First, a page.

One Palestine, Complete

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“I dislike them all equally,” wrote an English general during the 30-year British Mandate over Palestine after World War I. “Arabs and Jews and Christians, in Syria and Palestine, they are all alike, a beastly people. The whole lot of them is not worth a single Englishman.” In victory over Imperial Germany and the Ottoman Turks, Britain had taken Palestine in 1917…because it was there, really; not for economic or strategic benefits. Palestine was an emotion, not a reality, a mixed emotion that Arabs and Jews in Palestine both thought they could play for independent sovereignty.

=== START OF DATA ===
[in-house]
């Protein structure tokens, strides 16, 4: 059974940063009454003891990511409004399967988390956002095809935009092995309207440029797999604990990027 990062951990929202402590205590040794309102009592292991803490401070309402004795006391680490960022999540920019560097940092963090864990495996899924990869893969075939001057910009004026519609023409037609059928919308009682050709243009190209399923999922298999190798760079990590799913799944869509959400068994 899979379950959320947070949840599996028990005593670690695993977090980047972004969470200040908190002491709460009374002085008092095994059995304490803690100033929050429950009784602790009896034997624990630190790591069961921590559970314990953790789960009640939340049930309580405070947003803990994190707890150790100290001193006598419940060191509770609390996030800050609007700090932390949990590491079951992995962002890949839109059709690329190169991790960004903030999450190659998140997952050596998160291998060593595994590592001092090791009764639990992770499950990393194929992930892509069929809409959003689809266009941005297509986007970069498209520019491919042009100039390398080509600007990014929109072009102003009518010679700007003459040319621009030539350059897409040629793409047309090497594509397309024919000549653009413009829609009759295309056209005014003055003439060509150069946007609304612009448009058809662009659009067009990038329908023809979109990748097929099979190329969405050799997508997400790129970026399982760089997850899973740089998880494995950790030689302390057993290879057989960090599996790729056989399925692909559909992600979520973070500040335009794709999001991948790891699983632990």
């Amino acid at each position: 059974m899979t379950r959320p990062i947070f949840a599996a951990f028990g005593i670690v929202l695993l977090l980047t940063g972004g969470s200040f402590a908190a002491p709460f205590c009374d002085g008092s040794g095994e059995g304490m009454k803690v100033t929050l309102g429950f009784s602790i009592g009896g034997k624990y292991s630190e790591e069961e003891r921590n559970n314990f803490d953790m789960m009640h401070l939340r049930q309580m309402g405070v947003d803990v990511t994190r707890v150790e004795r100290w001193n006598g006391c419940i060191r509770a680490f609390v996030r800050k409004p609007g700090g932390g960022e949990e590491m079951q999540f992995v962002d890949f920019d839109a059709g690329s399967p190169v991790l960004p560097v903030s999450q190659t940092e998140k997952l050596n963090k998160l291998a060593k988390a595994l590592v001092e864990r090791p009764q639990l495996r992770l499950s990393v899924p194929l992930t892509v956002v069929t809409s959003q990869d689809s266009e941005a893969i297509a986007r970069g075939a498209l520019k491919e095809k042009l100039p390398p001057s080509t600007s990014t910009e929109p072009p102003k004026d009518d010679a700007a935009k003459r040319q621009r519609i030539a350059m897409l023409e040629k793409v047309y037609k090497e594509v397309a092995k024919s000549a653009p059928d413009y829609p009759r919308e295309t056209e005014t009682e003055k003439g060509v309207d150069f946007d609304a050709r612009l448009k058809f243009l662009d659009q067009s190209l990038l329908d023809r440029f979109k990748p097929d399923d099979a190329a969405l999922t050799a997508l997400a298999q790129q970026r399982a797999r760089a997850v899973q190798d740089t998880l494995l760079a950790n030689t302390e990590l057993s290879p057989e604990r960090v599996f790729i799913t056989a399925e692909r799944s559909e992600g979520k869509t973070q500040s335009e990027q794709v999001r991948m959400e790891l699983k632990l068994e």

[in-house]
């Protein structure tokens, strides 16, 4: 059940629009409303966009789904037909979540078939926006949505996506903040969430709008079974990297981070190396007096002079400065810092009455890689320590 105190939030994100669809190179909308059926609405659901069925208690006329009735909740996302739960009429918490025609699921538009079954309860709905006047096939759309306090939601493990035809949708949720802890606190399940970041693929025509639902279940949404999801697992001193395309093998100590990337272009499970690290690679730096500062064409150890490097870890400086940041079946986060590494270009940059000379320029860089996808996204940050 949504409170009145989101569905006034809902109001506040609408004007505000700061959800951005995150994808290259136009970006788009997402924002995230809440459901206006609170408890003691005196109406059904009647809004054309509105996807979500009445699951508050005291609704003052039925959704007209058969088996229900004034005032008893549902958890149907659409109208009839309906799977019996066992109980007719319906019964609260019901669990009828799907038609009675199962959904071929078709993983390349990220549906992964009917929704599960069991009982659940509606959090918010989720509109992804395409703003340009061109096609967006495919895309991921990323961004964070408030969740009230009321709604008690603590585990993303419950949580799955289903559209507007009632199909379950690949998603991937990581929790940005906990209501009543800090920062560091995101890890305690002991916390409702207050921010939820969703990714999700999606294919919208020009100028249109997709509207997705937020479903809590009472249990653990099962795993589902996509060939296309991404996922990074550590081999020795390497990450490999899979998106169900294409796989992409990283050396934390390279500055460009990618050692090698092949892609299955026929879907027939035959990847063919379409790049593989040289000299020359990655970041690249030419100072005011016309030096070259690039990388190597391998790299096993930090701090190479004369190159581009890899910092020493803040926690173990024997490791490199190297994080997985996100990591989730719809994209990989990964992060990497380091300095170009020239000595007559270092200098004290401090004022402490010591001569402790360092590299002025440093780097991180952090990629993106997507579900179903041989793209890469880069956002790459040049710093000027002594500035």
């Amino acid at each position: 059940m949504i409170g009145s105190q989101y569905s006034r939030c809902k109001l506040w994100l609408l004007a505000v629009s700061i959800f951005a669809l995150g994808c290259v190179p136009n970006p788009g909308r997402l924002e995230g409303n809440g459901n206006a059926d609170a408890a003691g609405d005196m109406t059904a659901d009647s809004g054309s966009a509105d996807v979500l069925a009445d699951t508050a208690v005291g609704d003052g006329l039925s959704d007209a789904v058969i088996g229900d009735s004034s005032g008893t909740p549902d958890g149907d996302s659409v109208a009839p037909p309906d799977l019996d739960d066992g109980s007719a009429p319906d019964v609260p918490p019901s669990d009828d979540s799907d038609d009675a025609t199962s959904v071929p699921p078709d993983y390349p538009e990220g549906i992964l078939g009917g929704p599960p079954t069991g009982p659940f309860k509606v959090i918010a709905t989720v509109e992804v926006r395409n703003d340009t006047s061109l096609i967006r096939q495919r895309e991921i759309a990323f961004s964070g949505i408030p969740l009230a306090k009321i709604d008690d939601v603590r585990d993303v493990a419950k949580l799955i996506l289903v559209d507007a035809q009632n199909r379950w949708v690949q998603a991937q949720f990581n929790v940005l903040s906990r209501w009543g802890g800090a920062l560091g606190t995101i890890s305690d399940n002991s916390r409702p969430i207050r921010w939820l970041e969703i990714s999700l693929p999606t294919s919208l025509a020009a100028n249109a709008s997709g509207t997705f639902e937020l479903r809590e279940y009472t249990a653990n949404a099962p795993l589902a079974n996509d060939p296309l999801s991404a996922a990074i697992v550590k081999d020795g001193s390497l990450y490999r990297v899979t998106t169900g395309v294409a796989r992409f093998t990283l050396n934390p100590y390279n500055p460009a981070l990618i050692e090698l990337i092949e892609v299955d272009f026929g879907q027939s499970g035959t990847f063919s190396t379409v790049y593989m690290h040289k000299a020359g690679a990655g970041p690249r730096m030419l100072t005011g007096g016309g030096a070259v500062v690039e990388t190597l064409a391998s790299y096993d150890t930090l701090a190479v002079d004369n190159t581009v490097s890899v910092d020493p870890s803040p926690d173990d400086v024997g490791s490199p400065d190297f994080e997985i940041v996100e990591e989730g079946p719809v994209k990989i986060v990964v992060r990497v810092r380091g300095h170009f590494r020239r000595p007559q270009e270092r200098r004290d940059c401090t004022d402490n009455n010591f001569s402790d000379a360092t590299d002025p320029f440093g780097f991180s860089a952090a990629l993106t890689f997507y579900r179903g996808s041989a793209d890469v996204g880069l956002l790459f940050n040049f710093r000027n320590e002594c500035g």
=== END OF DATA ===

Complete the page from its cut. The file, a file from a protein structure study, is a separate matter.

Tom Segev’s intimate history of Palestine under the Mandate argues that the British rule from which Israel snatched its identity was, in fact, a crucial blessing for the Jewish state. It was a time of illusion, he writes, in which the British fooled Arabs, Jews and themselves about the seeds of statehood and hatred taking root. “One Palestine, Complete” is this hour, on The Connection.
(Hosted by Christopher Lydon)


Tom Segev, author of “One Palestine, Complete,” “1949: The First Israelis,” “The Seventh Million: The Israelis and the Holocaust” and columnist for the Israeli newspaper Ha’aretz.